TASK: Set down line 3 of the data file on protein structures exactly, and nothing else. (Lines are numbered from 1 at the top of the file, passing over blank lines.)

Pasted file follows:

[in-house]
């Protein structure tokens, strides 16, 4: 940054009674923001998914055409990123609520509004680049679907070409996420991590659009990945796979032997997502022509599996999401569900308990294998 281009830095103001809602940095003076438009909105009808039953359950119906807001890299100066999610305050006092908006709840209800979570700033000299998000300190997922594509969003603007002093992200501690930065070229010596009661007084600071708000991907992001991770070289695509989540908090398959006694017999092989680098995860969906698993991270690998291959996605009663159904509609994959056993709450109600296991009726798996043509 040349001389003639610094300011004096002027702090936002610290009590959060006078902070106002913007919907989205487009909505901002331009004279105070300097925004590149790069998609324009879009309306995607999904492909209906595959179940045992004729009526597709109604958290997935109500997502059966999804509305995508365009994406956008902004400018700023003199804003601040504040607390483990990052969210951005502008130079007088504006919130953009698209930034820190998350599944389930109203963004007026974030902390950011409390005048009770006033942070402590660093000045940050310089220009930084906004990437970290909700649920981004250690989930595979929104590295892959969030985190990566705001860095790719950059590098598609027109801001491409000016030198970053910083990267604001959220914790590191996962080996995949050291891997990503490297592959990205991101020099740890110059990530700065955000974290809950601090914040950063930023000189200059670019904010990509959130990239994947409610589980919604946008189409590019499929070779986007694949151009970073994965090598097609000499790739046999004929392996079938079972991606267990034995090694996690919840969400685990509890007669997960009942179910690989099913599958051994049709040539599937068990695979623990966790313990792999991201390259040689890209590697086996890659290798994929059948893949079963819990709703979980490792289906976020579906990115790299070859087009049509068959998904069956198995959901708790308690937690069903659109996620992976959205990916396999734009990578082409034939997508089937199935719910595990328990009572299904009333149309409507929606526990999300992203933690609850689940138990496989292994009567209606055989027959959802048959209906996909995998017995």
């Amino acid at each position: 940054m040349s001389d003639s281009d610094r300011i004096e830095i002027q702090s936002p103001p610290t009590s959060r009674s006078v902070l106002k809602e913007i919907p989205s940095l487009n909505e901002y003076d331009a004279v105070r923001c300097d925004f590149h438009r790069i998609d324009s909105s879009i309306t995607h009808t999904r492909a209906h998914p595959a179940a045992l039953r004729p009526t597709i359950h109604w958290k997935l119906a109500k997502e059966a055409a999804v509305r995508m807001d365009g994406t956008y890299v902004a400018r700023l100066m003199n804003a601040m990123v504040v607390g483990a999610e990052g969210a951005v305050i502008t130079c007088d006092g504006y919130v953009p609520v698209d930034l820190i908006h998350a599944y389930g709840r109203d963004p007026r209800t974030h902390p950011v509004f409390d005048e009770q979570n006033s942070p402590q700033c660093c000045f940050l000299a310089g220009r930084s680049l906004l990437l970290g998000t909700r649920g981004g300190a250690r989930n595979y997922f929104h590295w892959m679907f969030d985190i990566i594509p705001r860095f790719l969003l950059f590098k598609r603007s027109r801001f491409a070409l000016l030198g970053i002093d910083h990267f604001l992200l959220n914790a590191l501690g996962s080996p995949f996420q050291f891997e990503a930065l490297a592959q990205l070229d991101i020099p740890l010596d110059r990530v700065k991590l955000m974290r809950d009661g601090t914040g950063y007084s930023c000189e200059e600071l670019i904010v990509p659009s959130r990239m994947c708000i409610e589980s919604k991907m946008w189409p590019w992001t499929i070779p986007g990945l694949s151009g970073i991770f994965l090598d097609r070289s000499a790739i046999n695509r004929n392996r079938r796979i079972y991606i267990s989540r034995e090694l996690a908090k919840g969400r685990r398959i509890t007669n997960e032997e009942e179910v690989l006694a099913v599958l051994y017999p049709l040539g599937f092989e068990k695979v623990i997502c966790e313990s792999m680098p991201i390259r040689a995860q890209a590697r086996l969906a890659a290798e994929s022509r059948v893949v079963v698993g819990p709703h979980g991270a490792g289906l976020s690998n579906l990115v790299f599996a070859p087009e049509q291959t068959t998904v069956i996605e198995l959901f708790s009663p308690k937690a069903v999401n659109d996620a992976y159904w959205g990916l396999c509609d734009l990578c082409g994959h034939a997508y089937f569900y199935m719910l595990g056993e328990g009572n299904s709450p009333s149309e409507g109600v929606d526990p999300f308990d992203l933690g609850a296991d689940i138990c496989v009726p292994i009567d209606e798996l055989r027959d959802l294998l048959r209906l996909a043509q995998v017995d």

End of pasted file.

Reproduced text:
């Amino acid at each position: 940054m040349s001389d003639s281009d610094r300011i004096e830095i002027q702090s936002p103001p610290t009590s959060r009674s006078v902070l106002k809602e913007i919907p989205s940095l487009n909505e901002y003076d331009a004279v105070r923001c300097d925004f590149h438009r790069i998609d324009s909105s879009i309306t995607h009808t999904r492909a209906h998914p595959a179940a045992l039953r004729p009526t597709i359950h109604w958290k997935l119906a109500k997502e059966a055409a999804v509305r995508m807001d365009g994406t956008y890299v902004a400018r700023l100066m003199n804003a601040m990123v504040v607390g483990a999610e990052g969210a951005v305050i502008t130079c007088d006092g504006y919130v953009p609520v698209d930034l820190i908006h998350a599944y389930g709840r109203d963004p007026r209800t974030h902390p950011v509004f409390d005048e009770q979570n006033s942070p402590q700033c660093c000045f940050l000299a310089g220009r930084s680049l906004l990437l970290g998000t909700r649920g981004g300190a250690r989930n595979y997922f929104h590295w892959m679907f969030d985190i990566i594509p705001r860095f790719l969003l950059f590098k598609r603007s027109r801001f491409a070409l000016l030198g970053i002093d910083h990267f604001l992200l959220n914790a590191l501690g996962s080996p995949f996420q050291f891997e990503a930065l490297a592959q990205l070229d991101i020099p740890l010596d110059r990530v700065k991590l955000m974290r809950d009661g601090t914040g950063y007084s930023c000189e200059e600071l670019i904010v990509p659009s959130r990239m994947c708000i409610e589980s919604k991907m946008w189409p590019w992001t499929i070779p986007g990945l694949s151009g970073i991770f994965l090598d097609r070289s000499a790739i046999n695509r004929n392996r079938r796979i079972y991606i267990s989540r034995e090694l996690a908090k919840g969400r685990r398959i509890t007669n997960e032997e009942e179910v690989l006694a099913v599958l051994y017999p049709l040539g599937f092989e068990k695979v623990i997502c966790e313990s792999m680098p991201i390259r040689a995860q890209a590697r086996l969906a890659a290798e994929s022509r059948v893949v079963v698993g819990p709703h979980g991270a490792g289906l976020s690998n579906l990115v790299f599996a070859p087009e049509q291959t068959t998904v069956i996605e198995l959901f708790s009663p308690k937690a069903v999401n659109d996620a992976y159904w959205g990916l396999c509609d734009l990578c082409g994959h034939a997508y089937f569900y199935m719910l595990g056993e328990g009572n299904s709450p009333s149309e409507g109600v929606d526990p999300f308990d992203l933690g609850a296991d689940i138990c496989v009726p292994i009567d209606e798996l055989r027959d959802l294998l048959r209906l996909a043509q995998v017995d």